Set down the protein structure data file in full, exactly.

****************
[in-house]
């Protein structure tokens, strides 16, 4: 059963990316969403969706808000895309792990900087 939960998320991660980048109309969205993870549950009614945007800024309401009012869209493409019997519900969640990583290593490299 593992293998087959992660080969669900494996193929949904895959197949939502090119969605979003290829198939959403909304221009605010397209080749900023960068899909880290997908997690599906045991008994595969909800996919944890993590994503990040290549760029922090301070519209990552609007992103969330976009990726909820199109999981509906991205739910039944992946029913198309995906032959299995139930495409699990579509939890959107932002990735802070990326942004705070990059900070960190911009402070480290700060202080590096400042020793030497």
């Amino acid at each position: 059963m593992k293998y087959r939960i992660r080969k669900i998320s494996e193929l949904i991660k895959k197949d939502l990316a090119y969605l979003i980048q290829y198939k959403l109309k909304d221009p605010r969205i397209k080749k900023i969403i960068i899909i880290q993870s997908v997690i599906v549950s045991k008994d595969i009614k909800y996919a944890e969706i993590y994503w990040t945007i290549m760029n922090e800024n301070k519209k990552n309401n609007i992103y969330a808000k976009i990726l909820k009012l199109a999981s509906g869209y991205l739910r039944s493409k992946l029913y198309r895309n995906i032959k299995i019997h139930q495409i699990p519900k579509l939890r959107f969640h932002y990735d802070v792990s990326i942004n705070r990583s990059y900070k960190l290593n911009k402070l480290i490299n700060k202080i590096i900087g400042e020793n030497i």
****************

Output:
[in-house]
């Protein structure tokens, strides 16, 4: 059963990316969403969706808000895309792990900087 939960998320991660980048109309969205993870549950009614945007800024309401009012869209493409019997519900969640990583290593490299 593992293998087959992660080969669900494996193929949904895959197949939502090119969605979003290829198939959403909304221009605010397209080749900023960068899909880290997908997690599906045991008994595969909800996919944890993590994503990040290549760029922090301070519209990552609007992103969330976009990726909820199109999981509906991205739910039944992946029913198309995906032959299995139930495409699990579509939890959107932002990735802070990326942004705070990059900070960190911009402070480290700060202080590096400042020793030497």
């Amino acid at each position: 059963m593992k293998y087959r939960i992660r080969k669900i998320s494996e193929l949904i991660k895959k197949d939502l990316a090119y969605l979003i980048q290829y198939k959403l109309k909304d221009p605010r969205i397209k080749k900023i969403i960068i899909i880290q993870s997908v997690i599906v549950s045991k008994d595969i009614k909800y996919a944890e969706i993590y994503w990040t945007i290549m760029n922090e800024n301070k519209k990552n309401n609007i992103y969330a808000k976009i990726l909820k009012l199109a999981s509906g869209y991205l739910r039944s493409k992946l029913y198309r895309n995906i032959k299995i019997h139930q495409i699990p519900k579509l939890r959107f969640h932002y990735d802070v792990s990326i942004n705070r990583s990059y900070k960190l290593n911009k402070l480290i490299n700060k202080i590096i900087g400042e020793n030497i």